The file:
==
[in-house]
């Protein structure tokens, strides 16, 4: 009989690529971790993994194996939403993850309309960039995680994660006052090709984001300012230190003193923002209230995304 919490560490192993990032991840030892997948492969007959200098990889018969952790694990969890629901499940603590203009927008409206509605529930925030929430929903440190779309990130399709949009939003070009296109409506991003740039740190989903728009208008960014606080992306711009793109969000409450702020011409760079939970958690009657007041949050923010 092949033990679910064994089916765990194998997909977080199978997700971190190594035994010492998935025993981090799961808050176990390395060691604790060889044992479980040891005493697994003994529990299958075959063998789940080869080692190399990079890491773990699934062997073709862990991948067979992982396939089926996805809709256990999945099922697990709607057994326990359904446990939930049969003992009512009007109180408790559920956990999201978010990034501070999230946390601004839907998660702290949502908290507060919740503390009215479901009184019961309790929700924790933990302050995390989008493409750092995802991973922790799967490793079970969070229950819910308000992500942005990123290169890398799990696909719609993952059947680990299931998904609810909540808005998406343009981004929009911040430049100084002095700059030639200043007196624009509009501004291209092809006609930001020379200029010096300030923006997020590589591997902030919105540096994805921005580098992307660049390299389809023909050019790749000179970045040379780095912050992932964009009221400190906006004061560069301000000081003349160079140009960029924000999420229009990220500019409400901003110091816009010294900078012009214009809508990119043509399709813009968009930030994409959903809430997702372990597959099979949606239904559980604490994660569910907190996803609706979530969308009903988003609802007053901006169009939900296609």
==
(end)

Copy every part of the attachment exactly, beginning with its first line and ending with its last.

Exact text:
[in-house]
């Protein structure tokens, strides 16, 4: 009989690529971790993994194996939403993850309309960039995680994660006052090709984001300012230190003193923002209230995304 919490560490192993990032991840030892997948492969007959200098990889018969952790694990969890629901499940603590203009927008409206509605529930925030929430929903440190779309990130399709949009939003070009296109409506991003740039740190989903728009208008960014606080992306711009793109969000409450702020011409760079939970958690009657007041949050923010 092949033990679910064994089916765990194998997909977080199978997700971190190594035994010492998935025993981090799961808050176990390395060691604790060889044992479980040891005493697994003994529990299958075959063998789940080869080692190399990079890491773990699934062997073709862990991948067979992982396939089926996805809709256990999945099922697990709607057994326990359904446990939930049969003992009512009007109180408790559920956990999201978010990034501070999230946390601004839907998660702290949502908290507060919740503390009215479901009184019961309790929700924790933990302050995390989008493409750092995802991973922790799967490793079970969070229950819910308000992500942005990123290169890398799990696909719609993952059947680990299931998904609810909540808005998406343009981004929009911040430049100084002095700059030639200043007196624009509009501004291209092809006609930001020379200029010096300030923006997020590589591997902030919105540096994805921005580098992307660049390299389809023909050019790749000179970045040379780095912050992932964009009221400190906006004061560069301000000081003349160079140009960029924000999420229009990220500019409400901003110091816009010294900078012009214009809508990119043509399709813009968009930030994409959903809430997702372990597959099979949606239904559980604490994660569910907190996803609706979530969308009903988003609802007053901006169009939900296609």